Spectral vegetation indices selected for quantifying Russian wheat aphid (Diuraphis noxia) feeding damage in wheat (Triticum aestivum L.)

Spectral vegetation indices selected for quantifying Russian wheat aphid (Diuraphis noxia)... The effects of insect infestation in agricultural crops are of major economic interest because of increased cost of pest control and reduced final yield. The Russian wheat aphid (RWA: Diuraphis noxia) feeding damage (RWAFD), referred to as “hot spots”, can be traced, indentified, and isolated from uninfested areas for site specific RWA control using remote sensing techniques. Our objectives were to (1) examine the use of spectral reflectance characteristics and changes in selected spectral vegetation indices to discern infested and uninfested wheat (Triticum aestivum L.) by RWA and (2) quantify the relationship between spectral vegetation indices and RWAFD. The RWA infestations were investigated in irrigated, dryland, and greenhouse growing wheat and spectral reflectance was measured using a field radiometer with nine discrete spectral channels. Paired t test comparisons of percent reflectance made for RWA-infested and uninfested wheat yielded significant differences in the visible and near infrared parts of the spectrum. Values of selected indices were significantly reduced due to RWAFD compared to uninfested wheat. Simple linear regression analyses showed that there were robust relationships between RWAFD and spectral vegetation indices with coefficients of determination (r 2) ranging from 0.62 to 0.90 for irrigated wheat, from 0.50 to 0.87 for dryland wheat, and from 0.84 to 0.87 for the greenhouse experiment. These results indicate that remotely sensed data have high potential to identify and separate “hot spots” from uninfested areas for site specific RWA control. http://www.deepdyve.com/assets/images/DeepDyve-Logo-lg.png Precision Agriculture Springer Journals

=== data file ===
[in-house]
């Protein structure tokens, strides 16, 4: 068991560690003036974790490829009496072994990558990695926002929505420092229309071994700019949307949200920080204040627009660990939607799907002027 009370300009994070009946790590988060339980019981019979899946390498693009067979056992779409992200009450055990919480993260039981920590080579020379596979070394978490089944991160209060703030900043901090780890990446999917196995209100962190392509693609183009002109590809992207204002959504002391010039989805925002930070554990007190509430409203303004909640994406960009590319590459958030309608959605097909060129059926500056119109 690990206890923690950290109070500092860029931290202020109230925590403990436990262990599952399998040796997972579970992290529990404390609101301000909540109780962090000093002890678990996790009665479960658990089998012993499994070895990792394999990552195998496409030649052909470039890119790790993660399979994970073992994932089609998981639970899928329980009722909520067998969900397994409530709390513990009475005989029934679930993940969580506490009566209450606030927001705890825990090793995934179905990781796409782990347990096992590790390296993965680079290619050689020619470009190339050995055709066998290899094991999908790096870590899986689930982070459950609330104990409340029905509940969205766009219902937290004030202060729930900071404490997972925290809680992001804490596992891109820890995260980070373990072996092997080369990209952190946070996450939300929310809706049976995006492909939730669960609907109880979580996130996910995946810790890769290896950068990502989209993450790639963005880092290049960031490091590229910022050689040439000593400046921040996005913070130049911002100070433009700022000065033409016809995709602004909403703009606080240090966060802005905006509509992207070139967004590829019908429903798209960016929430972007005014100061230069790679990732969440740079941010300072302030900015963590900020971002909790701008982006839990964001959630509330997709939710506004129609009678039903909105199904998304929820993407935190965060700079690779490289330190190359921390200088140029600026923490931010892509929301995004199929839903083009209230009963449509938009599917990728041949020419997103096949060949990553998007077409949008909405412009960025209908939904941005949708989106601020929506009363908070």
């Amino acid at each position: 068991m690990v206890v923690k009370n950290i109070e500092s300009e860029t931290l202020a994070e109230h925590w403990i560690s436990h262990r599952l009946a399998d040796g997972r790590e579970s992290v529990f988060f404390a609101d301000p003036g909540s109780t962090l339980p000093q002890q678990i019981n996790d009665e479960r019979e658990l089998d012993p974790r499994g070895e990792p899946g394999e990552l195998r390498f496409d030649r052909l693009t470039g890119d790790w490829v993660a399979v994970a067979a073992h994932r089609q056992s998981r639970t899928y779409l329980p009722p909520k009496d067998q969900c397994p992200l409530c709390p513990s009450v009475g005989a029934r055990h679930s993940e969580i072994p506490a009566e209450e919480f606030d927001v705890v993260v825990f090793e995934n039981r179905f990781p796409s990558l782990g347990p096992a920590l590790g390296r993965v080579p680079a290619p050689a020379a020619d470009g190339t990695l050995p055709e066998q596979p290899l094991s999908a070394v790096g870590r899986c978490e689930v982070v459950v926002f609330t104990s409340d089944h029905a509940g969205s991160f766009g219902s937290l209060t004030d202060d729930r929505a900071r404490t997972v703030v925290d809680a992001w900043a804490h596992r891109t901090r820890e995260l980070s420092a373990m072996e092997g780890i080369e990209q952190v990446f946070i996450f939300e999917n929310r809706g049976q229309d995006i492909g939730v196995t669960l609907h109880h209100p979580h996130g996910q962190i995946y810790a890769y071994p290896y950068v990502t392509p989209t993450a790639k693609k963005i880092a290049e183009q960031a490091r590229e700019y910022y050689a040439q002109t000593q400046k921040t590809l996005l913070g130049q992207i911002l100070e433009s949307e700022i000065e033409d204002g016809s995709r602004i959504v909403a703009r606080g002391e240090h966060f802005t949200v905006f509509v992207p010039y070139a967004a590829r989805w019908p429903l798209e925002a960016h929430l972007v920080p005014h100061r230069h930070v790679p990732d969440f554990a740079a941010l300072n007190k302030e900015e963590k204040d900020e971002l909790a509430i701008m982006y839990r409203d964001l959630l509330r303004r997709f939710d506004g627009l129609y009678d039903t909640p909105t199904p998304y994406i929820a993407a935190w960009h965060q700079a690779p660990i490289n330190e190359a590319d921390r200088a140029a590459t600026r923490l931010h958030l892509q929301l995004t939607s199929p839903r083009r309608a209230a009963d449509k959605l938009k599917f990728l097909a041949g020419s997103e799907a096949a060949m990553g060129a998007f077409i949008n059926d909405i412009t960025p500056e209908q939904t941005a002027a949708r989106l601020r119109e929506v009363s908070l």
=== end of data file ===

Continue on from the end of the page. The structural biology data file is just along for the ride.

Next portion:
Spectral vegetation indices selected for quantifying Russian wheat aphid (Diuraphis noxia) feeding damage in wheat (Triticum aestivum L.)

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Publisher
Springer US
Copyright
Copyright © 2012 by Springer Science+Business Media, LLC
Subject
Life Sciences; Agriculture; Soil Science & Conservation; Remote Sensing/Photogrammetry; Statistics for Engineering, Physics, Computer Science, Chemistry and Earth Sciences; Atmospheric Sciences
ISSN
1385-2256
eISSN
1573-1618
D.O.I.
10.1007/s11119-012-9264-7
Publisher site
See Article on Publisher Site

Abstract

The effects of insect infestation in agricultural crops are of major economic interest because of increased cost of pest control and reduced final yield. The Russian wheat aphid (RWA: Diuraphis noxia) feeding damage (RWAFD), referred to as “hot spots”, can be traced, indentified, and isolated from uninfested areas for site specific RWA control using remote sensing techniques. Our objectives were to (1) examine the use of spectral reflectance characteristics and changes in selected spectral vegetation indices to discern infested and uninfested wheat (Triticum aestivum L.) by RWA and (2) quantify the relationship between spectral vegetation indices and RWAFD. The RWA infestations were investigated in irrigated, dryland, and greenhouse growing wheat and spectral reflectance was measured using a field radiometer with nine discrete spectral channels. Paired t test comparisons of percent reflectance made for RWA-infested and uninfested wheat yielded significant differences in the visible and near infrared parts of the spectrum. Values of selected indices were significantly reduced due to RWAFD compared to uninfested wheat. Simple linear regression analyses showed that there were robust relationships between RWAFD and spectral vegetation indices with coefficients of determination (r 2) ranging from 0.62 to 0.90 for irrigated wheat, from 0.50 to 0.87 for dryland wheat, and from 0.84 to 0.87 for the greenhouse experiment. These results indicate that remotely sensed data have high potential to identify and separate “hot spots” from uninfested areas for site specific RWA control.

Journal

Precision AgricultureSpringer Journals

Published: Mar 25, 2012

References

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